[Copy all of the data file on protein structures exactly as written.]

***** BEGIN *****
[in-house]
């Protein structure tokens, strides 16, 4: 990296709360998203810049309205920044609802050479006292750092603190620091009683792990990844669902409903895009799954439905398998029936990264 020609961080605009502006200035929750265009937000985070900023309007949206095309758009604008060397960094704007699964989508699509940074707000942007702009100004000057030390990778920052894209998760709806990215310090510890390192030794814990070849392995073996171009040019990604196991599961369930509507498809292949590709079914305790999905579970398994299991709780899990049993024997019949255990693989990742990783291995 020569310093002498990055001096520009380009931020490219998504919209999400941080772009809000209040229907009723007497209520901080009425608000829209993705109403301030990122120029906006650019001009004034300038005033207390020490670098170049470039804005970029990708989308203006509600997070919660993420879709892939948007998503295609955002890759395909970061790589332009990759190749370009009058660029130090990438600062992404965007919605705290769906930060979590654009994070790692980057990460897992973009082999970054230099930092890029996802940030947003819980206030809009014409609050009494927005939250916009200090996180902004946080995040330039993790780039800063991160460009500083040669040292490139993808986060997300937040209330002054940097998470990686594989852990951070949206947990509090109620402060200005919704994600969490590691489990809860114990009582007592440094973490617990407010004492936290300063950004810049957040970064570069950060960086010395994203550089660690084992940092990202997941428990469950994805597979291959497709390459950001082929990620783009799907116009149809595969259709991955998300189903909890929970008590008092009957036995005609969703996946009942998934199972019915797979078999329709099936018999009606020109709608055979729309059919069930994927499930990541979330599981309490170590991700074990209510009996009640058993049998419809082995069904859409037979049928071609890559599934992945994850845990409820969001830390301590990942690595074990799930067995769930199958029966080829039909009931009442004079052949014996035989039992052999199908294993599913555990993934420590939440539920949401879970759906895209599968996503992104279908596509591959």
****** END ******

[in-house]
């Protein structure tokens, strides 16, 4: 990296709360998203810049309205920044609802050479006292750092603190620091009683792990990844669902409903895009799954439905398998029936990264 020609961080605009502006200035929750265009937000985070900023309007949206095309758009604008060397960094704007699964989508699509940074707000942007702009100004000057030390990778920052894209998760709806990215310090510890390192030794814990070849392995073996171009040019990604196991599961369930509507498809292949590709079914305790999905579970398994299991709780899990049993024997019949255990693989990742990783291995 020569310093002498990055001096520009380009931020490219998504919209999400941080772009809000209040229907009723007497209520901080009425608000829209993705109403301030990122120029906006650019001009004034300038005033207390020490670098170049470039804005970029990708989308203006509600997070919660993420879709892939948007998503295609955002890759395909970061790589332009990759190749370009009058660029130090990438600062992404965007919605705290769906930060979590654009994070790692980057990460897992973009082999970054230099930092890029996802940030947003819980206030809009014409609050009494927005939250916009200090996180902004946080995040330039993790780039800063991160460009500083040669040292490139993808986060997300937040209330002054940097998470990686594989852990951070949206947990509090109620402060200005919704994600969490590691489990809860114990009582007592440094973490617990407010004492936290300063950004810049957040970064570069950060960086010395994203550089660690084992940092990202997941428990469950994805597979291959497709390459950001082929990620783009799907116009149809595969259709991955998300189903909890929970008590008092009957036995005609969703996946009942998934199972019915797979078999329709099936018999009606020109709608055979729309059919069930994927499930990541979330599981309490170590991700074990209510009996009640058993049998419809082995069904859409037979049928071609890559599934992945994850845990409820969001830390301590990942690595074990799930067995769930199958029966080829039909009931009442004079052949014996035989039992052999199908294993599913555990993934420590939440539920949401879970759906895209599968996503992104279908596509591959």